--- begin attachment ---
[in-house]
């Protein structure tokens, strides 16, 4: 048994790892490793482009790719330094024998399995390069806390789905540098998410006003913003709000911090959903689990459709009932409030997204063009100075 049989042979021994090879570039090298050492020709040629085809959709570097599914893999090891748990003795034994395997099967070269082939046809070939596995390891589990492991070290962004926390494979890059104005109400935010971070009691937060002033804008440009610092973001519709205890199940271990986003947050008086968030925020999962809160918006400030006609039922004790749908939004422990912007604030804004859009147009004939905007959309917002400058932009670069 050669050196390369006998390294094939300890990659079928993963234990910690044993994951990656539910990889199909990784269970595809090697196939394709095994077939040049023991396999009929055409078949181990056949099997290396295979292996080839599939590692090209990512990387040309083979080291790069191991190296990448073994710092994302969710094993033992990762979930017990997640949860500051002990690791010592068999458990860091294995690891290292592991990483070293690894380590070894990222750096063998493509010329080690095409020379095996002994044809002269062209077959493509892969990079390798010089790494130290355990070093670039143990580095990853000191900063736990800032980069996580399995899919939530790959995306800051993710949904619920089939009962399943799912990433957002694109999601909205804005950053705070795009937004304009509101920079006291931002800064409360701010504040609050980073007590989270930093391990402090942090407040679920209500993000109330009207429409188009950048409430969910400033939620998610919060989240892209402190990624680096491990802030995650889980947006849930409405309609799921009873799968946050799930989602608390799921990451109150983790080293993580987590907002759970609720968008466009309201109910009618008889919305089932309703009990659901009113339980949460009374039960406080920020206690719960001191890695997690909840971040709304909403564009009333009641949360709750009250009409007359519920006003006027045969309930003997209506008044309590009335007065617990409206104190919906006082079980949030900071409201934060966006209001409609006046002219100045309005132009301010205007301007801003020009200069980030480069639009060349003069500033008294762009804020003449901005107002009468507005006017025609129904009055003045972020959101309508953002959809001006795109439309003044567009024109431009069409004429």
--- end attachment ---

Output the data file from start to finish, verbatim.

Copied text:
[in-house]
């Protein structure tokens, strides 16, 4: 048994790892490793482009790719330094024998399995390069806390789905540098998410006003913003709000911090959903689990459709009932409030997204063009100075 049989042979021994090879570039090298050492020709040629085809959709570097599914893999090891748990003795034994395997099967070269082939046809070939596995390891589990492991070290962004926390494979890059104005109400935010971070009691937060002033804008440009610092973001519709205890199940271990986003947050008086968030925020999962809160918006400030006609039922004790749908939004422990912007604030804004859009147009004939905007959309917002400058932009670069 050669050196390369006998390294094939300890990659079928993963234990910690044993994951990656539910990889199909990784269970595809090697196939394709095994077939040049023991396999009929055409078949181990056949099997290396295979292996080839599939590692090209990512990387040309083979080291790069191991190296990448073994710092994302969710094993033992990762979930017990997640949860500051002990690791010592068999458990860091294995690891290292592991990483070293690894380590070894990222750096063998493509010329080690095409020379095996002994044809002269062209077959493509892969990079390798010089790494130290355990070093670039143990580095990853000191900063736990800032980069996580399995899919939530790959995306800051993710949904619920089939009962399943799912990433957002694109999601909205804005950053705070795009937004304009509101920079006291931002800064409360701010504040609050980073007590989270930093391990402090942090407040679920209500993000109330009207429409188009950048409430969910400033939620998610919060989240892209402190990624680096491990802030995650889980947006849930409405309609799921009873799968946050799930989602608390799921990451109150983790080293993580987590907002759970609720968008466009309201109910009618008889919305089932309703009990659901009113339980949460009374039960406080920020206690719960001191890695997690909840971040709304909403564009009333009641949360709750009250009409007359519920006003006027045969309930003997209506008044309590009335007065617990409206104190919906006082079980949030900071409201934060966006209001409609006046002219100045309005132009301010205007301007801003020009200069980030480069639009060349003069500033008294762009804020003449901005107002009468507005006017025609129904009055003045972020959101309508953002959809001006795109439309003044567009024109431009069409004429």